Biscuit makers are hoping for a lowered tax rate on widely consumed mass biscuits priced below ₹100 a kilo as an increased instance of GST has put additional burden on manufacturers.
The GST Council is expected to meet on 20 September and could consider tax revisions on various goods. Auto and biscuit manufacturers are hoping for a reduced tax burden amid a slump in consumer demand.
Mayank Shah, category head, Parle Products, and vice president, Biscuit Manufacturers Welfare Association said biscuit manufacturers are hoping for a reduced tax burden on lower-priced biscuits or those priced below ₹100 per kilo from the current 18% to 5%.
“Our request is to continue the distinction between two categories of biscuits ie those below and above ₹100 per kilo because the sub ₹100 per kilo biscuits are targeted at the middle class and lower strata of the society—the consumption is huge there,” Shah told Mint. “We are okay paying 18% GST on biscuits priced above ₹100 per kilo,” Shah added.
Biscuits priced below ₹100 per kilo include largely affordable biscuits such as glucose, and milk and account for 25% of all biscuit sales in India; these are typically priced under ₹10. Earlier in September, the Biscuit Manufacturers Welfare Association, which represents close to 40 biscuit makers, including Parle Products, made fresh petition to the government seeking a reduction on tax slabs.
To be sure, biscuit makers have been seeking a reduction in taxes on biscuits in the mass market segment since 2017, after the government clubbed them in the same tax bracket as premium cookies or those priced above ₹100 per kilo, thus doing away with a varied tax structure under the new GST regime.
This, companies added, has prompted manufacturers to reduce the size of biscuits offered per pack amid growing cost pressures and even take price hikes leading to a slump in demand. Shah added that in the first quarter of the current year premium biscuits or cookies grew between 7% to 8%; while mass biscuits or those priced below ₹100 per kilo declined by 8%, he said citing industry figures.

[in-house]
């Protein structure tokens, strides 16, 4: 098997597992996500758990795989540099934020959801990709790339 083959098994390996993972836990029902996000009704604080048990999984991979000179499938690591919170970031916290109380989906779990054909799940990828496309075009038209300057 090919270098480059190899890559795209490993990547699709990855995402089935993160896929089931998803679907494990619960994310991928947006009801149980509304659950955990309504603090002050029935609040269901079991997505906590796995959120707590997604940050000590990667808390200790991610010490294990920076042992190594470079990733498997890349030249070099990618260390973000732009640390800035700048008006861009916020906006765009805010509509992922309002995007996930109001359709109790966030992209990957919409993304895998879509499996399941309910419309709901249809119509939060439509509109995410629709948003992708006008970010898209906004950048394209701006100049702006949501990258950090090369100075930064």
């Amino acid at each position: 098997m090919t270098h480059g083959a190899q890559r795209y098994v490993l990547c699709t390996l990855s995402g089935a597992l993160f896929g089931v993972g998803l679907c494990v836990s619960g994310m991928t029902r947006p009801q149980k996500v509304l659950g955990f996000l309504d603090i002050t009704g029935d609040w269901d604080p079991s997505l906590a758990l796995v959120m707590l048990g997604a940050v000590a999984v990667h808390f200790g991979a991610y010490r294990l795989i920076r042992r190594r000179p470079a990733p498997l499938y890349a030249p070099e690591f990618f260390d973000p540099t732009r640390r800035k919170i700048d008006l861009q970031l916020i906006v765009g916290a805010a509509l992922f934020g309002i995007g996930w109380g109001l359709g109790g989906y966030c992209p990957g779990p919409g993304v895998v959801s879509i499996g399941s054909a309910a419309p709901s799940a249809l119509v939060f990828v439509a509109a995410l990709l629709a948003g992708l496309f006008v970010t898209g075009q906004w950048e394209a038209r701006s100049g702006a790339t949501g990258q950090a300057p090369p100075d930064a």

India’s biscuit market is estimated at over ₹31,200 crore and sees the participation of large companies such as Britannia Industries, Parle Products, ITC, Mondelez India, among others. It is among the largest categories of packaged foods sold in India.
But an increased instance of tax has burdened manufacturers who complain that they have had to resort to price hikes or cut the grammage of biscuits priced under ₹10 to ensure consumer demand is intact. Shah added that last December the company took measures to control costs and has since reduced the number of biscuits sold in its ₹2 to ₹5 packs, including Parle-G —India’s largest selling biscuit.
“We had absorbed the costs for a while, but then last December we started to reduce the quantity offered so that we don’t pass on the prices to consumers,” Shah said. He added that the company had to rule out price increase in ceratin packs as shoppers are “extremely value-conscious, they notice things like this and easily switch to cheaper alternatives.” For Parle, biscuits priced under ₹100 a kilo account for 40% of its sales.
Anmol Industries, which sells namkeen, butter and cream biscuits priced between ₹5 to ₹20, said it has been gradually reducing the size of some of its biscuit packs over the last two years as raw material prices, especially wheat, continue to climb. “Earlier we used to have a 60 gram pack at ₹5, today it has been brought down to 45 grams and if this continues we could soon be selling 40 grams,” said Gobind Ram Choudhary, managing director at the company.
Choudhary who is also part of the India Biscuit Manufacturers Association, an industry body of ten biscuit companies in the North, made representation to the government to reduce the GST on biscuits are priced below ₹150 per kilo to 12% about two months ago. “For us these account for 90% of our sales,” he added.
The move to push to lowered tax rates comes amid a slowdown in consumer demand largely aggravated by a slump in rural consumption where consumers are holding back on purchases of essentials such as household products and staples. This has spooked FMCG companies, which draw over 35% of sales from the hinterland.
In its quarterly update on the FMCG sector for the April-June quarter, research firm Nielsen said that categories such as salty snacks, biscuits, spices, soaps and packaged tea led the slowdown during the quarter. Nielsen also lowered its guidance for the sector for the full year.